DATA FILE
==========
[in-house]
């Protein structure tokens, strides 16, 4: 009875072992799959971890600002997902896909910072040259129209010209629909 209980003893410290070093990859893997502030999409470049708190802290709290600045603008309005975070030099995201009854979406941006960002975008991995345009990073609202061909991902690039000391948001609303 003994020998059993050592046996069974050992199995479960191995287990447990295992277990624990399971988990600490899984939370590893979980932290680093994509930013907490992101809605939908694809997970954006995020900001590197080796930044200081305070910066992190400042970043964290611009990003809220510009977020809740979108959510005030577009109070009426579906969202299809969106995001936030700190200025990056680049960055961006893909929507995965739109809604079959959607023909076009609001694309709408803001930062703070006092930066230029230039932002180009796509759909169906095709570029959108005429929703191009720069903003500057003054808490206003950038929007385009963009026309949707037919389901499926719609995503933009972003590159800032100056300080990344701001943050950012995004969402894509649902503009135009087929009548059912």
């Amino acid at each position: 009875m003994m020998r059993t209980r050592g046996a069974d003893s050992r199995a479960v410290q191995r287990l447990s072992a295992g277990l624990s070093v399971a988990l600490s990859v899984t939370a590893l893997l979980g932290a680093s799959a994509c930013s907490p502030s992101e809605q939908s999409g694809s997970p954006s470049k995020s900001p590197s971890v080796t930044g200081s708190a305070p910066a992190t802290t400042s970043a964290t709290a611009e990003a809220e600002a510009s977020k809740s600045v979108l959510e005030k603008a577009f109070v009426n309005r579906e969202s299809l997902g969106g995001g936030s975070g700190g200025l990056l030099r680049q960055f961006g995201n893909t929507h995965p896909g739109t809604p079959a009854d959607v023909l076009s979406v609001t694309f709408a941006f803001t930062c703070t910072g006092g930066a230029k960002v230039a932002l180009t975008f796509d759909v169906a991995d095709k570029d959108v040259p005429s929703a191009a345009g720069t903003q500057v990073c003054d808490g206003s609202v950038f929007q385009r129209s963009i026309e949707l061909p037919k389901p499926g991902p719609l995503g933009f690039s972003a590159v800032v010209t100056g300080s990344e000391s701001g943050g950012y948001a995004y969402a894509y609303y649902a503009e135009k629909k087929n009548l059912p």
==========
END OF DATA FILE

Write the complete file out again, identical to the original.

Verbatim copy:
[in-house]
């Protein structure tokens, strides 16, 4: 009875072992799959971890600002997902896909910072040259129209010209629909 209980003893410290070093990859893997502030999409470049708190802290709290600045603008309005975070030099995201009854979406941006960002975008991995345009990073609202061909991902690039000391948001609303 003994020998059993050592046996069974050992199995479960191995287990447990295992277990624990399971988990600490899984939370590893979980932290680093994509930013907490992101809605939908694809997970954006995020900001590197080796930044200081305070910066992190400042970043964290611009990003809220510009977020809740979108959510005030577009109070009426579906969202299809969106995001936030700190200025990056680049960055961006893909929507995965739109809604079959959607023909076009609001694309709408803001930062703070006092930066230029230039932002180009796509759909169906095709570029959108005429929703191009720069903003500057003054808490206003950038929007385009963009026309949707037919389901499926719609995503933009972003590159800032100056300080990344701001943050950012995004969402894509649902503009135009087929009548059912």
């Amino acid at each position: 009875m003994m020998r059993t209980r050592g046996a069974d003893s050992r199995a479960v410290q191995r287990l447990s072992a295992g277990l624990s070093v399971a988990l600490s990859v899984t939370a590893l893997l979980g932290a680093s799959a994509c930013s907490p502030s992101e809605q939908s999409g694809s997970p954006s470049k995020s900001p590197s971890v080796t930044g200081s708190a305070p910066a992190t802290t400042s970043a964290t709290a611009e990003a809220e600002a510009s977020k809740s600045v979108l959510e005030k603008a577009f109070v009426n309005r579906e969202s299809l997902g969106g995001g936030s975070g700190g200025l990056l030099r680049q960055f961006g995201n893909t929507h995965p896909g739109t809604p079959a009854d959607v023909l076009s979406v609001t694309f709408a941006f803001t930062c703070t910072g006092g930066a230029k960002v230039a932002l180009t975008f796509d759909v169906a991995d095709k570029d959108v040259p005429s929703a191009a345009g720069t903003q500057v990073c003054d808490g206003s609202v950038f929007q385009r129209s963009i026309e949707l061909p037919k389901p499926g991902p719609l995503g933009f690039s972003a590159v800032v010209t100056g300080s990344e000391s701001g943050g950012y948001a995004y969402a894509y609303y649902a503009e135009k629909k087929n009548l059912p």